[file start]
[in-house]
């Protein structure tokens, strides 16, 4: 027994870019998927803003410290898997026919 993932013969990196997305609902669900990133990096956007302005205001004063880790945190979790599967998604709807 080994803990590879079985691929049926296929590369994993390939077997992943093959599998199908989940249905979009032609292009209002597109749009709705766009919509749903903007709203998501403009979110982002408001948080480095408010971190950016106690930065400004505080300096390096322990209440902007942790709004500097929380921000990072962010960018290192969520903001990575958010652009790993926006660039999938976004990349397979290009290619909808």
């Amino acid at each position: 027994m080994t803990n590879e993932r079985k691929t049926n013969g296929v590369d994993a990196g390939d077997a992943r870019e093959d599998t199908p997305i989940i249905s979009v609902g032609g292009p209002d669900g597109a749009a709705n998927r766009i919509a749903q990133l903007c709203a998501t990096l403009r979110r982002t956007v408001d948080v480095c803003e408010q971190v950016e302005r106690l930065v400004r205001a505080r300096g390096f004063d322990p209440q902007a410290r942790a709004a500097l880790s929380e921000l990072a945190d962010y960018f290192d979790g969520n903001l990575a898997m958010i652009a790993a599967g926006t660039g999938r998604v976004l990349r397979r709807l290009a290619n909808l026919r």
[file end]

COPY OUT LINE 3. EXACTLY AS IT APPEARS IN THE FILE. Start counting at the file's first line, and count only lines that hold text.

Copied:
């Amino acid at each position: 027994m080994t803990n590879e993932r079985k691929t049926n013969g296929v590369d994993a990196g390939d077997a992943r870019e093959d599998t199908p997305i989940i249905s979009v609902g032609g292009p209002d669900g597109a749009a709705n998927r766009i919509a749903q990133l903007c709203a998501t990096l403009r979110r982002t956007v408001d948080v480095c803003e408010q971190v950016e302005r106690l930065v400004r205001a505080r300096g390096f004063d322990p209440q902007a410290r942790a709004a500097l880790s929380e921000l990072a945190d962010y960018f290192d979790g969520n903001l990575a898997m958010i652009a790993a599967g926006t660039g999938r998604v976004l990349r397979r709807l290009a290619n909808l026919r």